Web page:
Blessed Boniface of Canterbury

detail of a medallion of Saint Boniface of Canterbury, date and artist unknown; swiped from Santi e BeatiMemorial


Born to the nobility, member of the ducal House of Savoy. Eleventh child of Count Thomas of Savoy. Brother of Queen Beatrix of Savoy. Uncle of Queen Eleanor of England.

Carthusian monk at the Grande Chartreuse. Prior of the monastery in Natua, France. Bishop of Belley, France in 1233. Chosen archbishop of Canterbury, England by Pope Innocent IV in 1243. Attended the Council of Lyon in 1245. He revised the court, eliminated unnecessary offices in the archdiocese, and worked to get the nearly bankrupt diocese back to fiscal health. Tried to reduce royal meddling in the Church’s internal affairs and control of its appointments.

Tried to implement reforms in a number of the monasteries in his diocese, but many refused to recognize him or permit his visits. Some of the disputes actually led to violence, and he was forced to excommunicate some clerics to force compliance. Others, however, welcomed his reform efforts, and were impressed with his personal piety, his charity, and his simple lifestyle. In 1258 he was chosen the leader of a group of king‘s counselors who represented the interests of the English barons against the king. In May 1261 he called a council at Lambeth castle which led to declarations explaining that the Church had the right to oppose worldly forces and intervention. However, Pope Urban IV needed the support of King Henry and refused to ratify these decrees.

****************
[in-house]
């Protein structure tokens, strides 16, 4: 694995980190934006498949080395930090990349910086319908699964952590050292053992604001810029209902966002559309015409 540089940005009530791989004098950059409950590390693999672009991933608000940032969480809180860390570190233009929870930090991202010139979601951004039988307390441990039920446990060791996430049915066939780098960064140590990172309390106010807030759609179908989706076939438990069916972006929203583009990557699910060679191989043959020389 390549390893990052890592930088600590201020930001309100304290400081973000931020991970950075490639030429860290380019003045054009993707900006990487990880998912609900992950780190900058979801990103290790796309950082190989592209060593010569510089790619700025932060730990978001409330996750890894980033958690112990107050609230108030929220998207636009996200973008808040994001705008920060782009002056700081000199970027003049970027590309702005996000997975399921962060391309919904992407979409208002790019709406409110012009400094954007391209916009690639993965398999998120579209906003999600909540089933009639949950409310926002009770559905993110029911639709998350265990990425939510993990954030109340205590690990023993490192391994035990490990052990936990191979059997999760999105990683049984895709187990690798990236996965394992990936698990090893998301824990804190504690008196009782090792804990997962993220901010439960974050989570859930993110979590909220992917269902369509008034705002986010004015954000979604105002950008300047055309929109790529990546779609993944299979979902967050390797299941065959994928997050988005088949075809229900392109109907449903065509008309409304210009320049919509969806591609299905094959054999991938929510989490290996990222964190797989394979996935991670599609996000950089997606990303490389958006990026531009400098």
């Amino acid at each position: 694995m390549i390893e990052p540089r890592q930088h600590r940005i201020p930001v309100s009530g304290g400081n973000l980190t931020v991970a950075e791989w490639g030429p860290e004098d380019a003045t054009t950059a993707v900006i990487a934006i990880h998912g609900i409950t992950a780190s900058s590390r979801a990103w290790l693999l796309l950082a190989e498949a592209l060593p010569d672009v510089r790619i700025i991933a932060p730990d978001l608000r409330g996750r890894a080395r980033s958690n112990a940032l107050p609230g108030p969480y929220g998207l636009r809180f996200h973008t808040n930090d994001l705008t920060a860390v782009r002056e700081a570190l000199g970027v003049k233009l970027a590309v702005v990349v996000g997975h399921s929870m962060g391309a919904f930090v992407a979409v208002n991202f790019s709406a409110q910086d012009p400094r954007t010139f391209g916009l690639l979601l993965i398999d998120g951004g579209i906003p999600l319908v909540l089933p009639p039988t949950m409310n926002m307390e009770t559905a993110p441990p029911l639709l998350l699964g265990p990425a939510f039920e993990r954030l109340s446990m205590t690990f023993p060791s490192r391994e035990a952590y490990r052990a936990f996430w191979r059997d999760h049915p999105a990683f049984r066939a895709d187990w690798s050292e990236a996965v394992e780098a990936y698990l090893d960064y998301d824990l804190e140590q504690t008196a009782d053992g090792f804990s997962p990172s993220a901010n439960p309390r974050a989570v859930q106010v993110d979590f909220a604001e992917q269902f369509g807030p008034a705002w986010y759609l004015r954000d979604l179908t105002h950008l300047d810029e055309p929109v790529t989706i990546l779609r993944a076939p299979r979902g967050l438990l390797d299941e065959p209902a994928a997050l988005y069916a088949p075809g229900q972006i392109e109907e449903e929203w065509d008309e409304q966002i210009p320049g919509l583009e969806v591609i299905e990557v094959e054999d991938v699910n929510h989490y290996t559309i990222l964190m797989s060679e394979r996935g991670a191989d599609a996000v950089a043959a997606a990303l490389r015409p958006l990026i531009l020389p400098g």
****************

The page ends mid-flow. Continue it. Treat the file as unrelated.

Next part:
Boniface went into voluntary exile in France from 1262 to 1266, administering his archdiocese as best he could from across the Channel, and continued to oppose Henry’s unilateral appointments to ecclesiastical offices and his taxation of Church property. But he sided with the king on other matters, especially when the barons resorted to civil war. Briefly served as regent of England, and accompanied the king on diplomatic trips to France. Died while trying to settle family business and end feuds between family factions. Later English historians complained of his excessive involvement in worldly politics and his family affairs, and he was far more appreciated by those who knew him in France.


  • c.1207 near Sainte-Hélène-du-Luc in the Savoy region of modern France



Additional Information

MLA Citation

  • “Blessed Boniface of Canterbury“. CatholicSaints.Info. 19 August 2017. Web. 14 June 2021. <>